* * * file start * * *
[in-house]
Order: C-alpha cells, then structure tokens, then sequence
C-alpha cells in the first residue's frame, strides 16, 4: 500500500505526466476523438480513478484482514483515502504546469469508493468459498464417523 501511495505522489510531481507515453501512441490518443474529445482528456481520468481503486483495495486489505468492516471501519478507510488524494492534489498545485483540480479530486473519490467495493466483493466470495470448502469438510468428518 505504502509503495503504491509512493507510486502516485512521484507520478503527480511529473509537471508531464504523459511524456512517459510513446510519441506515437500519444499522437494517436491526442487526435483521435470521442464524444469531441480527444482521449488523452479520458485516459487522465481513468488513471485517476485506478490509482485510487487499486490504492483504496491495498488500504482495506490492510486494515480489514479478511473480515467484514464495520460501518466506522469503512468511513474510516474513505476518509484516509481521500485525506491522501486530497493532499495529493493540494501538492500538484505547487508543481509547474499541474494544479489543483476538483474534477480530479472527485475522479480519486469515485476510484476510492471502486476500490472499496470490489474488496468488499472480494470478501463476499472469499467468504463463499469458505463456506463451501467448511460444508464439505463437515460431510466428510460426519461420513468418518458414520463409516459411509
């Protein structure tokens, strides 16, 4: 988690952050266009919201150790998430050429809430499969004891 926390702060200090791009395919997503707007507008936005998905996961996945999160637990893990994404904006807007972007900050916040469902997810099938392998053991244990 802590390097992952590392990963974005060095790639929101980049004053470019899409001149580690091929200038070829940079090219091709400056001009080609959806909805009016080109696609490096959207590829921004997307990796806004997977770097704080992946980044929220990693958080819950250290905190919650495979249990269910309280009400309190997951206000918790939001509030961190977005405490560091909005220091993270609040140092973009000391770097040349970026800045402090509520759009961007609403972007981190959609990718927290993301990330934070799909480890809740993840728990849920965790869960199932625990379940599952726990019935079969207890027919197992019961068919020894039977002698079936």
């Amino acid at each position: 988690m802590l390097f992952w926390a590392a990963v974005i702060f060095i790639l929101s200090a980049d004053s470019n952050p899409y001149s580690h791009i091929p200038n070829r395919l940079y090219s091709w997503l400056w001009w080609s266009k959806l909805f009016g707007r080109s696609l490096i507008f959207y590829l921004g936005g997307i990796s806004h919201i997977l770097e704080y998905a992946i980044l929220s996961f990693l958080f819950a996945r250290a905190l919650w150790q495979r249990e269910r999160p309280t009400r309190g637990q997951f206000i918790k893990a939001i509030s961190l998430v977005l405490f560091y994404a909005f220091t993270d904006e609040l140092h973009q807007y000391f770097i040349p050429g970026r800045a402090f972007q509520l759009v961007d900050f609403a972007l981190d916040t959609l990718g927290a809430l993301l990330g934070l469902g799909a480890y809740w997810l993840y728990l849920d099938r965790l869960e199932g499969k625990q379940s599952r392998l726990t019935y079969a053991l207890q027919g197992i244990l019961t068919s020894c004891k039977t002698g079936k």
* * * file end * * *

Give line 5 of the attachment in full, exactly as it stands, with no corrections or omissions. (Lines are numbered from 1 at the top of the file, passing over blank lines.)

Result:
């Amino acid at each position: 988690m802590l390097f992952w926390a590392a990963v974005i702060f060095i790639l929101s200090a980049d004053s470019n952050p899409y001149s580690h791009i091929p200038n070829r395919l940079y090219s091709w997503l400056w001009w080609s266009k959806l909805f009016g707007r080109s696609l490096i507008f959207y590829l921004g936005g997307i990796s806004h919201i997977l770097e704080y998905a992946i980044l929220s996961f990693l958080f819950a996945r250290a905190l919650w150790q495979r249990e269910r999160p309280t009400r309190g637990q997951f206000i918790k893990a939001i509030s961190l998430v977005l405490f560091y994404a909005f220091t993270d904006e609040l140092h973009q807007y000391f770097i040349p050429g970026r800045a402090f972007q509520l759009v961007d900050f609403a972007l981190d916040t959609l990718g927290a809430l993301l990330g934070l469902g799909a480890y809740w997810l993840y728990l849920d099938r965790l869960e199932g499969k625990q379940s599952r392998l726990t019935y079969a053991l207890q027919g197992i244990l019961t068919s020894c004891k039977t002698g079936k």